Russia Tests 'New Year's Gift' Weapon That Could Deliver Nuclear Strike 20 Times Speed of Sound

Russia has announced that a recent test of a state-of-the-art, nuclear-capable weapon said to be to able to travel up to 20 times the speed of sound was successful.

In a readout of Russian President Vladimir Putin's visit to the National Defense Management Center in Moscow, the Kremlin said Wednesday that the country's Strategic Missile Troops had launched the Avangard hypersonic glide vehicle at the Dombarovsky missile site in the southern Orenburg province toward a target at the Kura Missile Test Range, some 3,760 miles away on the far eastern Kamchatka peninsula. The statement said that the weapon "performed vertical and horizontal maneuvers and hit the hypothetical target on time within the range's combat field."

"The new Avangard system is invulnerable to today's and prospective air defense and missile defense systems of a potential enemy. This is a great success and a great victory!" Putin said alongside top officials, including Russian Defense Minister Sergei Shoigu. "Next year, the Avangard system will be put into service. A regiment will be formed, which will start combat duty."

"We will continue to work according to plans, both in this system and in other promising weapon systems for equipping the army and navy," he added. "This is a wonderful, great gift to the country for the New Year!"

The Avangard was officially announced as part of Putin's State of the Nation address in March, when the Russian leader unveiled the development of a number of advanced weapons he claimed would prove invincible against existing and even upcoming defense systems. Putin said that the weapons would come in response to certain nations not taking his country seriously and attempting to undermine its rising global influence.

"No, nobody really wanted to talk to us about the core of the problem, and nobody wanted to listen to us, so now, you will listen to us," Putin said at the time, as he introduced a video simulation of the Avangard. "Unlike existing types of combat equipment, this system is capable of intercontinental flight at supersonic speeds in excess of Mach 20."

"As I said in 2004, in moving to its target, the missile's gliding cruise bloc engages in intensive maneuvering —both lateral (by several thousand km) and vertical," he added. "This is what makes it absolutely invulnerable to any air or missile defense system. The use of new composite materials has made it possible to enable the gliding cruise bloc to make a long-distance guided flight practically in conditions of plasma formation. It flies to its target like a meteorite, like a ball of fire. The temperature on its surface reaches 1,600–2,000 degrees Celsius but the cruise bloc is reliably guided."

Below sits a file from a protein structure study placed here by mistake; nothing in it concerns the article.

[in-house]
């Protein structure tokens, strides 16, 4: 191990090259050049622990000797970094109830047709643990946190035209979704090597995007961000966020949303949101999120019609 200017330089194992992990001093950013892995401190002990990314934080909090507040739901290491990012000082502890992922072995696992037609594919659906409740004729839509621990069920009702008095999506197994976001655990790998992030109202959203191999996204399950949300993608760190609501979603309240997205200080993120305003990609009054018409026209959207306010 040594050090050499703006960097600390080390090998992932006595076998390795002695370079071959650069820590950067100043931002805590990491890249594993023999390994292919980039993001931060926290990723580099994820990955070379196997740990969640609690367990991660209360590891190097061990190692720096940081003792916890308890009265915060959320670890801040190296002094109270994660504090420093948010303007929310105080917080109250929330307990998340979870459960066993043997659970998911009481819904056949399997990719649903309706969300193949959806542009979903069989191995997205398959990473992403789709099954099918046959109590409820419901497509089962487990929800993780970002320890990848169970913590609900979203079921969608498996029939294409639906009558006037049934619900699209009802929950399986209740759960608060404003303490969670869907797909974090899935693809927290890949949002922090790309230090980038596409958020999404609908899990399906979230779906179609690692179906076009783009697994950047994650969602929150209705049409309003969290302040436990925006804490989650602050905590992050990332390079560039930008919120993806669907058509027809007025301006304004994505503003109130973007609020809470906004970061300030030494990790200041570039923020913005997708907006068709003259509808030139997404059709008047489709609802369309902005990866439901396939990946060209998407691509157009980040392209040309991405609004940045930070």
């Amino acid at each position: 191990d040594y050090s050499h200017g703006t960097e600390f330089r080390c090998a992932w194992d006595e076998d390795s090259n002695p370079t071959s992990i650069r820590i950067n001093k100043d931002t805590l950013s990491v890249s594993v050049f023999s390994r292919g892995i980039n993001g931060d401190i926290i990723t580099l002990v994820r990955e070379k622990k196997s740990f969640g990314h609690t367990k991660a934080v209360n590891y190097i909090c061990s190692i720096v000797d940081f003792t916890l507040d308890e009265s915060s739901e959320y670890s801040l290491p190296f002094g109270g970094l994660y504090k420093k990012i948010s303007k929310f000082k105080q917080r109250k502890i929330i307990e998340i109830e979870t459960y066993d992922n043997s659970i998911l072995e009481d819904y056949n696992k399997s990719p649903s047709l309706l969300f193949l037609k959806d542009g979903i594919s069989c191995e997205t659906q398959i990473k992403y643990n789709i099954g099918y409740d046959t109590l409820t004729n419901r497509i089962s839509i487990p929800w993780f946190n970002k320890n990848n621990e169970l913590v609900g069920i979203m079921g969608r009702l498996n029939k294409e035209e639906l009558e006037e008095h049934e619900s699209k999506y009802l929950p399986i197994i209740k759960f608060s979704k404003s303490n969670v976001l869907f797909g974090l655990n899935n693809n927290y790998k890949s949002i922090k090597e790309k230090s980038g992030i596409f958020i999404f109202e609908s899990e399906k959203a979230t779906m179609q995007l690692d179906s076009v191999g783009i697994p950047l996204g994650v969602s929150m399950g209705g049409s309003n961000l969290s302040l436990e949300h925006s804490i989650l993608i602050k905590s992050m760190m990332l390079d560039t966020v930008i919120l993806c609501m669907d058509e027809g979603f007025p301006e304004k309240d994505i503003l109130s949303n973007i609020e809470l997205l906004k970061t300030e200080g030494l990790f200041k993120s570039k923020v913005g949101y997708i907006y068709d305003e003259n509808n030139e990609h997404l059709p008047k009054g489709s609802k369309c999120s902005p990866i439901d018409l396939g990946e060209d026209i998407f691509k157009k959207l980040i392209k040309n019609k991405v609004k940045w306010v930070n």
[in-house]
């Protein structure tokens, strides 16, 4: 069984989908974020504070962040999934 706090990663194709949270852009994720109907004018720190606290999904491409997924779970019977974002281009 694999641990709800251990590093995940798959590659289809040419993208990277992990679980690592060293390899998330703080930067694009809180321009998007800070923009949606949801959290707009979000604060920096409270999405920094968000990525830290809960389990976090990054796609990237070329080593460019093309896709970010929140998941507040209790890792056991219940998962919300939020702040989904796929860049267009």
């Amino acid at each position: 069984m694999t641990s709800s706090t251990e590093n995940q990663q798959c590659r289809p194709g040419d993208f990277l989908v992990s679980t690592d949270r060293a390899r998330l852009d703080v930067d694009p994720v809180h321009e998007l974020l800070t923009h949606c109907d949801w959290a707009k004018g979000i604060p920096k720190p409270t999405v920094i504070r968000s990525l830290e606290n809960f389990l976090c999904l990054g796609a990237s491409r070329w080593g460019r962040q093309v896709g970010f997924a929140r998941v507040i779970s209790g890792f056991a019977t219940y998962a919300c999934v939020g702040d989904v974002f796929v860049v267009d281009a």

The Avangard is capable of carrying the RS-28 Sarmat intercontinental ballistic missile, dubbed "Satan 2" in the West, and also officially announced as part of Putin's presentation in March. Less than two weeks later, then-Russian Deputy Defense Minister Yuri Borisov assured media that the new weapons were "no bluff" and that the Avangard was "well-tested." Citing U.S. intelligence officials, CNBC reported in May that the weapon was tested twice in 2016 and would be ready for service by 2020.

Following the latest Avangard test, Moscow's embassy in Washington tweeted Friday that "Russia has a new, powerful weapon that can guarantee the security of our country for decades to come," alongside a video of Thursday's meeting.

RussiaAvangardMissileTest
Russian President Vladimir Putin, Russian Defense Minister Sergei Shoigu and other top officials watch footage of an Avangard hypersonic glide vehicle test during a meeting at the National Defense Management Center in Moscow, December 26. The weapon is too fast for any existing defense system to intercept. Russian Presidential Press and Information Office

In addition to the Avangard and RS-28 Sarmat, Russia has tested other new nuclear-capable weapons mentioned in Putin's address, such as the Kinzhal hypersonic missile and the Poseidon underwater drone. The Peresvet laser complex has reportedly already entered service with Russian ground forces.

The U.S. has expressed concern over Russia's growing military might, especially its investment in hypersonic weapons, against which "there are no existing countermeasures," as the Government Accountability Office stated in its report earlier this month. Though the Pentagon maintains a major advantage in terms of military superiority against its Russian counterpart, Moscow's modernization of its strategic arsenal has threatened to narrow this gap.

Broken ties and mistrust between the two leading military powers have also threatened to break down historic arms control agreements that restrain the proliferation of nuclear warheads and delivery systems. The White House has vowed to quit the Intermediate-range Nuclear Forces treaty restricting the deployment of missile systems with ranges from 310 to 3,400 miles, while the State Department has reportedly not denied Russia's requests to begin negotiations for the renewal of the New Strategic Arms Reduction Treaty that limits their nuclear arsenals.

This article has been updated to include a tweet posted Friday by the Russian embassy in the United States.

Russia Tests 'New Year's Gift' Weapon That Could Deliver Nuclear Strike 20 Times Speed of Sound | World